Specialized messages increase likelihood of male hand washing

January 11, 2013

The CDC reports that 77% of males wash their hands when leaving the restroom. Recent research, published in the journal Human Communication Research, found that this figure increased to 86% among men who were primed with messages in bathrooms.

Maria Lapinski, Michigan State University; Erin Maloney, University of Pennsylvania; Mary Braz, Westchester University; and Hillary Shulman, North Central College published in Human Communication Research their findings from a field study of college-aged men. Conducted at Michigan State University, males were surveyed and self-reported washing their hands 75% of the time. This led to a where signs were posted in bathrooms that read "4 out of 5 Males Wash Their Hands," with pictures of students wearing MSU hats and a guide to effective . Researchers in the bathroom then recorded hand-washing behavior and marked how well the guide was followed. When the participants exited the bathroom they were approached by experimenters and willing participants filled out a questionnaire.

The findings suggested that men who are exposed to a relatable message in the bathroom are more likely to wash their hands and ran the water longer than participants not exposed to the messages. This can have huge implications on public health, particularly during .

"It is important from a public health standpoint, because quality hand washing can prevent transmission of many diseases and we have good evidence that people typically don't do it as often or as well as they should," Lapinski said.

"This investigation not only advances communication theory in meaningful ways," said John Courtright, editor of Human Communication Research and professor at the University of Delaware, "But it also increases our knowledge about the important role of communication in health campaigns."

Explore further: Patients' health motivates workers to wash their hands

More information: Testing the Effects of Social Norms and Behavioral Privacy on Hand Washing: A Field Experiment; Human Communication Research doi:10.1111/j.1468-2958.2012.01441.x

Related Stories

Patients' health motivates workers to wash their hands

August 30, 2011
Can changing a single word on a sign motivate doctors and nurses to wash their hands?

Patients shy away from asking healthcare workers to wash hands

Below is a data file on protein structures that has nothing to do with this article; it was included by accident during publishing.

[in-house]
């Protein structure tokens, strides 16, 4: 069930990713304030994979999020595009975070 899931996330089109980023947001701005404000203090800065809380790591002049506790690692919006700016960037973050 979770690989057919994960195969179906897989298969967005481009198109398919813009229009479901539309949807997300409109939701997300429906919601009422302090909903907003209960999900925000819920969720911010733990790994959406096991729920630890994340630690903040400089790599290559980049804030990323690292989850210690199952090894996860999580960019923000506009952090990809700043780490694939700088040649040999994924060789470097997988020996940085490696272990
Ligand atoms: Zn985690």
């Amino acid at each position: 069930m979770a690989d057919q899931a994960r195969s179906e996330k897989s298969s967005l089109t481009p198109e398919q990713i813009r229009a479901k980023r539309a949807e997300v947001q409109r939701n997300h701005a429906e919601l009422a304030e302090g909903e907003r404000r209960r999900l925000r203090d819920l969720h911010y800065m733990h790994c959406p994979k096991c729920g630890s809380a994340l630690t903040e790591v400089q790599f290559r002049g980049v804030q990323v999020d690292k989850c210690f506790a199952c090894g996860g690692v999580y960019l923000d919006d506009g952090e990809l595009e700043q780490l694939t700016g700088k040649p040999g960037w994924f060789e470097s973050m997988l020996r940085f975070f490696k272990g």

November 12, 2012
According to a new study published online today, most patients at risk for healthcare-associated infections (HAIs) agree that healthcare workers should be reminded to wash their hands, but little more than half would feel ...

Recommended for you

Brain disease seen in most football players in large report

July 25, 2017
Research on 202 former football players found evidence of a brain disease linked to repeated head blows in nearly all of them, from athletes in the National Football League, college and even high school.

Safety of medical devices not often evaluated by sex, age, or race

July 25, 2017
Researchers at Yale and the University of California-San Francisco have found that few medical devices are analyzed to consider the influence of their users' sex, age, or race on safety and effectiveness.

Why you should consider more than looks when choosing a fitness tracker

July 25, 2017
A UNSW study of five popular physical activity monitors, including Fitbit and Jawbone models, has found their accuracy differs with the speed of activity, and where they are worn.

Dog walking could be key to ensuring activity in later life

July 24, 2017
A new study has shown that regularly walking a dog boosts levels of physical activity in older people, especially during the winter.

Alcohol to claim 63,000 lives over next five years, experts warn

July 24, 2017
Alcohol consumption will cause 63,000 deaths in England over the next five years – the equivalent of 35 deaths a day – according to a new report from the University of Sheffield Alcohol Research Group.

Alcohol boosts recall of earlier learning

July 24, 2017
Drinking alcohol improves memory for information learned before the drinking episode began, new research suggests.

0 comments

Please sign in to add a comment. Registration is free, and takes less than a minute. Read more

Click here to reset your password.
Sign in to get notified via email when new comments are made.